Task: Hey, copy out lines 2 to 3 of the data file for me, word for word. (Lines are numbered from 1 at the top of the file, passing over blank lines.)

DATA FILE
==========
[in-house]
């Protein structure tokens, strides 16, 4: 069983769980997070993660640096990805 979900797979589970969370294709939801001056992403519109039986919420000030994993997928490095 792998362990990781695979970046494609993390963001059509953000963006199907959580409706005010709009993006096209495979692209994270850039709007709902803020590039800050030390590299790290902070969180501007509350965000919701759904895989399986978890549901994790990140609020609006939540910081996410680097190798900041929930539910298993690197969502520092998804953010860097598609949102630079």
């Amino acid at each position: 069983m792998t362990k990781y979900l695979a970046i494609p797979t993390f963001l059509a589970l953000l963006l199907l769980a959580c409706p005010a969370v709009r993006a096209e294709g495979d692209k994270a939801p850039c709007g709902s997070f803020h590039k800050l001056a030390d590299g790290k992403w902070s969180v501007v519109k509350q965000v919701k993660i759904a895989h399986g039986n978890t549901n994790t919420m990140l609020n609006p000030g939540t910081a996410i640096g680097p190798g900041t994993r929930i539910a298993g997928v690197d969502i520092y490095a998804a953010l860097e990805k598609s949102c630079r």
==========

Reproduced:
């Protein structure tokens, strides 16, 4: 069983769980997070993660640096990805 979900797979589970969370294709939801001056992403519109039986919420000030994993997928490095 792998362990990781695979970046494609993390963001059509953000963006199907959580409706005010709009993006096209495979692209994270850039709007709902803020590039800050030390590299790290902070969180501007509350965000919701759904895989399986978890549901994790990140609020609006939540910081996410680097190798900041929930539910298993690197969502520092998804953010860097598609949102630079």
């Amino acid at each position: 069983m792998t362990k990781y979900l695979a970046i494609p797979t993390f963001l059509a589970l953000l963006l199907l769980a959580c409706p005010a969370v709009r993006a096209e294709g495979d692209k994270a939801p850039c709007g709902s997070f803020h590039k800050l001056a030390d590299g790290k992403w902070s969180v501007v519109k509350q965000v919701k993660i759904a895989h399986g039986n978890t549901n994790t919420m990140l609020n609006p000030g939540t910081a996410i640096g680097p190798g900041t994993r929930i539910a298993g997928v690197d969502i520092y490095a998804a953010l860097e990805k598609s949102c630079r």